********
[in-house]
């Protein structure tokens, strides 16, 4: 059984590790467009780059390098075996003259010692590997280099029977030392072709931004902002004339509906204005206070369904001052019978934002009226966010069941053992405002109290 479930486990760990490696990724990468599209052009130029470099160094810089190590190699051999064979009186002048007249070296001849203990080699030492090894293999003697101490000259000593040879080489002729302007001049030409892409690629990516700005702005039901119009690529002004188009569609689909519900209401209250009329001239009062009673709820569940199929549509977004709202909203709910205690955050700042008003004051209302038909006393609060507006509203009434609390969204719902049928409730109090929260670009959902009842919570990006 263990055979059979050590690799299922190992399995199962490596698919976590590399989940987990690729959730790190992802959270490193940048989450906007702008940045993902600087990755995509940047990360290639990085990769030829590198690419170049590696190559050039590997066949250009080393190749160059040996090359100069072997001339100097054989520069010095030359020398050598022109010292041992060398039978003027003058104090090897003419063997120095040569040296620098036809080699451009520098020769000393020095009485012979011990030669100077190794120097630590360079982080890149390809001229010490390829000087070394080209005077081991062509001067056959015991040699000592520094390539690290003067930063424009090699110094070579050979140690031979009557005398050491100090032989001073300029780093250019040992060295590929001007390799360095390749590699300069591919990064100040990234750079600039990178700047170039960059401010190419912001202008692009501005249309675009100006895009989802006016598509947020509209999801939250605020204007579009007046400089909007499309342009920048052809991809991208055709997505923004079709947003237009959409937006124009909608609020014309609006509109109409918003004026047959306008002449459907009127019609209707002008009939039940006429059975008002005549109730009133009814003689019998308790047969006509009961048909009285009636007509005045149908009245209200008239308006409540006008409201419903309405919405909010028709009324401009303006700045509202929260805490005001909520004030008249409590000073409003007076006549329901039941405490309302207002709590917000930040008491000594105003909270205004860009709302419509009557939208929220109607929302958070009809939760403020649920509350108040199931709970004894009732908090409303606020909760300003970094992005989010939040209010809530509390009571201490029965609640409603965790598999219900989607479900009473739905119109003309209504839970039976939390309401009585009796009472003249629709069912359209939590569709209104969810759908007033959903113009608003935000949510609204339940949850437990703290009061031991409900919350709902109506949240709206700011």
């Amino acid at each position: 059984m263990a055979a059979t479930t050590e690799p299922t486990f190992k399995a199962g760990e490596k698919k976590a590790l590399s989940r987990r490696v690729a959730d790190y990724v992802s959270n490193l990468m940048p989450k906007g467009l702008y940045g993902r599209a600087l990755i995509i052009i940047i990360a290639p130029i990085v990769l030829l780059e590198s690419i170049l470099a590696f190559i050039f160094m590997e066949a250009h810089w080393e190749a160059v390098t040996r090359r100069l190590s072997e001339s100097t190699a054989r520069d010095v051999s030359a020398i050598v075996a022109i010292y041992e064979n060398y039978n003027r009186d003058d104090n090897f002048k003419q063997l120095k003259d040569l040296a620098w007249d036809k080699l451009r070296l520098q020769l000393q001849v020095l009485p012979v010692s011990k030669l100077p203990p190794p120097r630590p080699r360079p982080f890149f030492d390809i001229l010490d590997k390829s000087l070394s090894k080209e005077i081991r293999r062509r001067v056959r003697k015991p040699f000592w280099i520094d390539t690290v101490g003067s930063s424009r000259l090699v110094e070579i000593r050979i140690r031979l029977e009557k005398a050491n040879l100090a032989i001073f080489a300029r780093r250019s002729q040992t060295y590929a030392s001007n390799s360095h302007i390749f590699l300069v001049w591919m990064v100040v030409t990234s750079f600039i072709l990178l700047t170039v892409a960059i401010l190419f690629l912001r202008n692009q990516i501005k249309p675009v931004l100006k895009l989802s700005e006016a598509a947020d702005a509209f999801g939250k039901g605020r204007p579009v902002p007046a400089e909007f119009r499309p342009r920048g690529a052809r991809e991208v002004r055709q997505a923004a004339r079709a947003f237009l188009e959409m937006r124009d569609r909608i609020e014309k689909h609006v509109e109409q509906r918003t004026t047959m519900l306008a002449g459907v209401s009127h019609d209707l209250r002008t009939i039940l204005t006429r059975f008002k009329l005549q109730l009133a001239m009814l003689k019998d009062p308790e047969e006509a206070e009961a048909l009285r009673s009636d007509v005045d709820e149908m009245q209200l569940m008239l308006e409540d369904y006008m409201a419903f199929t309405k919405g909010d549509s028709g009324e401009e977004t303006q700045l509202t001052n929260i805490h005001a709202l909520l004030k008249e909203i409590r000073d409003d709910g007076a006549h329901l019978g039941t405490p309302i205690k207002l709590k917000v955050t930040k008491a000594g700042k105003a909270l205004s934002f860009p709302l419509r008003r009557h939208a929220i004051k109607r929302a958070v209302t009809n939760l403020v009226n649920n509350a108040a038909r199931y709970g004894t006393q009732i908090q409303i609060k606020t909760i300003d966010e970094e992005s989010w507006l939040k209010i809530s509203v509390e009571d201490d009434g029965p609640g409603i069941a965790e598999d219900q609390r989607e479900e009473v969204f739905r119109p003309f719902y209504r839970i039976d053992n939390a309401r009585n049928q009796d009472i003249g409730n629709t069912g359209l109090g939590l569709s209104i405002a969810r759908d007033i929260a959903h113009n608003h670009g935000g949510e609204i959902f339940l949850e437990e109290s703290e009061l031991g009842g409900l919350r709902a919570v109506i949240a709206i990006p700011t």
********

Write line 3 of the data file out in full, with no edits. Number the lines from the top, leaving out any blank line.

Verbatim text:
């Amino acid at each position: 059984m263990a055979a059979t479930t050590e690799p299922t486990f190992k399995a199962g760990e490596k698919k976590a590790l590399s989940r987990r490696v690729a959730d790190y990724v992802s959270n490193l990468m940048p989450k906007g467009l702008y940045g993902r599209a600087l990755i995509i052009i940047i990360a290639p130029i990085v990769l030829l780059e590198s690419i170049l470099a590696f190559i050039f160094m590997e066949a250009h810089w080393e190749a160059v390098t040996r090359r100069l190590s072997e001339s100097t190699a054989r520069d010095v051999s030359a020398i050598v075996a022109i010292y041992e064979n060398y039978n003027r009186d003058d104090n090897f002048k003419q063997l120095k003259d040569l040296a620098w007249d036809k080699l451009r070296l520098q020769l000393q001849v020095l009485p012979v010692s011990k030669l100077p203990p190794p120097r630590p080699r360079p982080f890149f030492d390809i001229l010490d590997k390829s000087l070394s090894k080209e005077i081991r293999r062509r001067v056959r003697k015991p040699f000592w280099i520094d390539t690290v101490g003067s930063s424009r000259l090699v110094e070579i000593r050979i140690r031979l029977e009557k005398a050491n040879l100090a032989i001073f080489a300029r780093r250019s002729q040992t060295y590929a030392s001007n390799s360095h302007i390749f590699l300069v001049w591919m990064v100040v030409t990234s750079f600039i072709l990178l700047t170039v892409a960059i401010l190419f690629l912001r202008n692009q990516i501005k249309p675009v931004l100006k895009l989802s700005e006016a598509a947020d702005a509209f999801g939250k039901g605020r204007p579009v902002p007046a400089e909007f119009r499309p342009r920048g690529a052809r991809e991208v002004r055709q997505a923004a004339r079709a947003f237009l188009e959409m937006r124009d569609r909608i609020e014309k689909h609006v509109e109409q509906r918003t004026t047959m519900l306008a002449g459907v209401s009127h019609d209707l209250r002008t009939i039940l204005t006429r059975f008002k009329l005549q109730l009133a001239m009814l003689k019998d009062p308790e047969e006509a206070e009961a048909l009285r009673s009636d007509v005045d709820e149908m009245q209200l569940m008239l308006e409540d369904y006008m409201a419903f199929t309405k919405g909010d549509s028709g009324e401009e977004t303006q700045l509202t001052n929260i805490h005001a709202l909520l004030k008249e909203i409590r000073d409003d709910g007076a006549h329901l019978g039941t405490p309302i205690k207002l709590k917000v955050t930040k008491a000594g700042k105003a909270l205004s934002f860009p709302l419509r008003r009557h939208a929220i004051k109607r929302a958070v209302t009809n939760l403020v009226n649920n509350a108040a038909r199931y709970g004894t006393q009732i908090q409303i609060k606020t909760i300003d966010e970094e992005s989010w507006l939040k209010i809530s509203v509390e009571d201490d009434g029965p609640g409603i069941a965790e598999d219900q609390r989607e479900e009473v969204f739905r119109p003309f719902y209504r839970i039976d053992n939390a309401r009585n049928q009796d009472i003249g409730n629709t069912g359209l109090g939590l569709s209104i405002a969810r759908d007033i929260a959903h113009n608003h670009g935000g949510e609204i959902f339940l949850e437990e109290s703290e009061l031991g009842g409900l919350r709902a919570v109506i949240a709206i990006p700011t």